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Sampling. Terms . Sample Population Population element Census. Why use a sample?. Cost Speed Accuracy Destruction of test units. Steps. Definition of target population Selection of a sampling frame (list) Probability or Nonprobability sampling Sampling Unit Error

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## Sampling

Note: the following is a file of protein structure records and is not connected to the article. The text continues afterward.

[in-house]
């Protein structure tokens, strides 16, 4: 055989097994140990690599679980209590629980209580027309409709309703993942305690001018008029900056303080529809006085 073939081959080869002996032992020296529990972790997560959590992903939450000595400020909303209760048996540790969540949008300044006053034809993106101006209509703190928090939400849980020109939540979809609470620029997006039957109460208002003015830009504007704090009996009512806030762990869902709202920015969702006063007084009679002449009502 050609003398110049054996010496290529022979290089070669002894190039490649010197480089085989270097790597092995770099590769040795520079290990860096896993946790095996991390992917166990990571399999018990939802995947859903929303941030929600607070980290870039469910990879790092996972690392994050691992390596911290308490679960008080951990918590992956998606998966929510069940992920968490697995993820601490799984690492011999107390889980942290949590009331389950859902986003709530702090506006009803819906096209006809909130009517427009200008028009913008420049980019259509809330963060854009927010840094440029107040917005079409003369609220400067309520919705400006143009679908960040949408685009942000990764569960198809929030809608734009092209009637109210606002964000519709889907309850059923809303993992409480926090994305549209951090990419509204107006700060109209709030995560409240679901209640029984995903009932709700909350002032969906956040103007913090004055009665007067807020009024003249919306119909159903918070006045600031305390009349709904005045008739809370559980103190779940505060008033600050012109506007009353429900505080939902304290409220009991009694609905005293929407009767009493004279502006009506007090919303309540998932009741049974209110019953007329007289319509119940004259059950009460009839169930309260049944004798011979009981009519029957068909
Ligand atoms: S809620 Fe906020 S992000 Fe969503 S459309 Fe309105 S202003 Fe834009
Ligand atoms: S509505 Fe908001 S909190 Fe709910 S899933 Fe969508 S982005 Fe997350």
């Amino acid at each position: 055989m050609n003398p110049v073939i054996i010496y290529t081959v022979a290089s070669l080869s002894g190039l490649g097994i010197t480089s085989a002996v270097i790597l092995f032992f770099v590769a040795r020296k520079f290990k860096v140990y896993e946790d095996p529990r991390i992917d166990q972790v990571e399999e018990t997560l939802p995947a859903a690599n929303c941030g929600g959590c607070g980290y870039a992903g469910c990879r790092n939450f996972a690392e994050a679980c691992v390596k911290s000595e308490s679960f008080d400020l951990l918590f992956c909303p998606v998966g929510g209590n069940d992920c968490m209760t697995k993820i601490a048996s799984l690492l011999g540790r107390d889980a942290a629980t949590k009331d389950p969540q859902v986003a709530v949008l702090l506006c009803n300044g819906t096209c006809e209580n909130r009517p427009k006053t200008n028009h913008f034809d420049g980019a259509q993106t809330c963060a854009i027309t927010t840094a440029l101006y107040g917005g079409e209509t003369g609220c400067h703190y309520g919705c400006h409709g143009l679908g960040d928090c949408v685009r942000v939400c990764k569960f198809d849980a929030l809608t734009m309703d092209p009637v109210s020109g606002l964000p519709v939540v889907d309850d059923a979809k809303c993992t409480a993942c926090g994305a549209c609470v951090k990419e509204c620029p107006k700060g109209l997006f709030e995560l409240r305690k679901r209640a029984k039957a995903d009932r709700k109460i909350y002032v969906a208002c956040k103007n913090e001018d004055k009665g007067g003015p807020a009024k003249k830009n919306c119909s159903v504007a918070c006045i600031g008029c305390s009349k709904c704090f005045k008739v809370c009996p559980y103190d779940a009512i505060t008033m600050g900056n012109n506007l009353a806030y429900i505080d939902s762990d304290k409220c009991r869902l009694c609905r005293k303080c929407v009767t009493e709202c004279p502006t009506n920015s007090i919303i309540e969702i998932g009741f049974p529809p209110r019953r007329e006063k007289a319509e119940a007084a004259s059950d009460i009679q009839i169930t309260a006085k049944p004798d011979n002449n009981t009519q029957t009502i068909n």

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**Terms**• Sample • Population • Population element • Census**Why use a sample?**• Cost • Speed • Accuracy • Destruction of test units**Steps**• Definition of target population • Selection of a sampling frame (list) • Probability or Nonprobability sampling • Sampling Unit • Error – Random sampling error (chance fluctuations) • Nonsampling error (design errors)**Target Population (step 1)**• Who has the information/data you need? • How do you define your target population? - Geography - Demographics - Use - Awareness**Operational Definition**• A definition that gives meaning to a concept by specifying the activities necessary to measure it. • Eg. Student, employee, user, area, major news paper. What variables need further definition? (Items per construct)**Sampling Frame (step 2)**• List of elements • Sampling Frame error • Error that occurs when certain sample elements are not listed or available and are not represented in the sampling frame**Probability or Nonprobability (step 3)**Probability Sample: • A sampling technique in which every member of the population will have a known, nonzero probability of being selected**Non-Probability Sample:**• Units of the sample are chosen on the basis of personal judgment or convenience • There are NO statistical techniques for measuring random sampling error in a non-probability sample. Therefore, generalizability is never statistically appropriate.**Classification of Sampling Methods**Sampling Methods Probability Samples Non- probability Systematic Stratified Convenience Snowball Cluster Simple Random Quota Judgment**Probability Sampling Methods**• Simple Random Sampling • the purest form of probability sampling. • Assures each element in the population has an equal chance of being included in the sample • Random number generators Sample Size Probability of Selection = Population Size**Advantages**• minimal knowledge of population needed • External validity high; internal validity high; statistical estimation of error • Easy to analyze data • Disadvantages • High cost; low frequency of use • Requires sampling frame • Does not use researchers’ expertise • Larger risk of random error than stratified**Systematic Sampling**• An initial starting point is selected by a random process, and then every nth number on the list is selected • n=sampling interval • The number of population elements between the units selected for the sample • Error: periodicity- the original list has a systematic pattern • ?? Is the list of elements randomized??**Advantages**• Moderate cost; moderate usage • External validity high; internal validity high; statistical estimation of error • Simple to draw sample; easy to verify • Disadvantages • Periodic ordering • Requires sampling frame**Stratified Sampling**• Sub-samples are randomly drawn from samples within different strata that are more or less equal on some characteristic • Why? • Can reduce random error • More accurately reflect the population by more proportional representation**Advantages**• minimal knowledge of population needed • External validity high; internal validity high; statistical estimation of error • Easy to analyze data • Disadvantages • High cost; low frequency of use • Requires sampling frame • Does not use researchers’ expertise • Larger risk of random error than stratified**Systematic Sampling**• An initial starting point is selected by a random process, and then every nth number on the list is selected • n=sampling interval • The number of population elements between the units selected for the sample • Error: periodicity- the original list has a systematic pattern • ?? Is the list of elements randomized??**Advantages**• Moderate cost; moderate usage • External validity high; internal validity high; statistical estimation of error • Simple to draw sample; easy to verify • Disadvantages • Periodic ordering • Requires sampling frame**Stratified Sampling**• Sub-samples are randomly drawn from samples within different strata that are more or less equal on some characteristic • Why? • Can reduce random error • More accurately reflect the population by more proportional representation**How?**1.Identify variable(s) as an efficient basis for stratification. Must be known to be related to dependent variable. Usually a categorical variable 2.Complete list of population elements must be obtained 3.Use randomization to take a simple random sample from each stratum**Types of Stratified Samples**• Proportional Stratified Sample: • The number of sampling units drawn from each stratum is in proportion to the relative population size of that stratum • Disproportional Stratified Sample: • The number of sampling units drawn from each stratum is allocated according to analytical considerations e.g. as variability increases sample size of stratum should increase**Advantages**• Assures representation of all groups in sample population needed • Characteristics of each stratum can be estimated and comparisons made • Reduces variability from systematic • Disadvantages • Requires accurate information on proportions of each stratum • Stratified lists costly to prepare**Cluster Sampling**• The primary sampling unit is not the individual element, but a large cluster of elements. Either the cluster is randomly selected or the elements within are randomly selected • Why? • Frequently used when no list of population available or because of cost • Ask: is the cluster as heterogeneous as the population? Can we assume it is representative?**Cluster Sampling example**• You are asked to create a sample of all Management students who are working in Lethbridge during the summer term • There is no such list available • Using stratified sampling, compile a list of businesses in Lethbridge to identify clusters • Individual workers within these clusters are selected to take part in study**Types of Cluster Samples**• Area sample: • Primary sampling unit is a geographical area • Multistage area sample: • Involves a combination of two or more types of probability sampling techniques. Typically, progressively smaller geographical areas are randomly selected in a series of steps**Advantages**• Low cost/high frequency of use • Requires list of all clusters, but only of individuals within chosen clusters • Can estimate characteristics of both cluster and population • For multistage, has strengths of used methods • Disadvantages • Larger error for comparable size than other probability methods • Multistage very expensive and validity depends on other methods used**Classification of Sampling Methods**Sampling Methods Probability Samples Non- probability Systematic Stratified Convenience Snowball Cluster Simple Random Quota Judgment**Non-Probability Sampling Methods**• Convenience Sample • The sampling procedure used to obtain those units or people most conveniently available • Why: speed and cost • External validity? • Internal validity • Is it ever justified?**Advantages**• Very low cost • Extensively used/understood • No need for list of population elements • Disadvantages • Variability and bias cannot be measured or controlled • Projecting data beyond sample not justified.**Judgment or Purposive Sample**• The sampling procedure in which an experienced research selects the sample based on some appropriate characteristic of sample members… to serve a purpose**Advantages**• Moderate cost • Commonly used/understood • Sample will meet a specific objective • Disadvantages • Bias! • Projecting data beyond sample not justified.**Quota Sample**• The sampling procedure that ensure that a certain characteristic of a population sample will be represented to the exact extent that the investigator desires**Advantages**• moderate cost • Very extensively used/understood • No need for list of population elements • Introduces some elements of stratification • Disadvantages • Variability and bias cannot be measured or controlled (classification of subjects0 • Projecting data beyond sample not justified.**Snowball sampling**• The sampling procedure in which the initial respondents are chosen by probability or non-probability methods, and then additional respondents are obtained by information provided by the initial respondents**Advantages**• low cost • Useful in specific circumstances • Useful for locating rare populations • Disadvantages • Bias because sampling units not independent • Projecting data beyond sample not justified.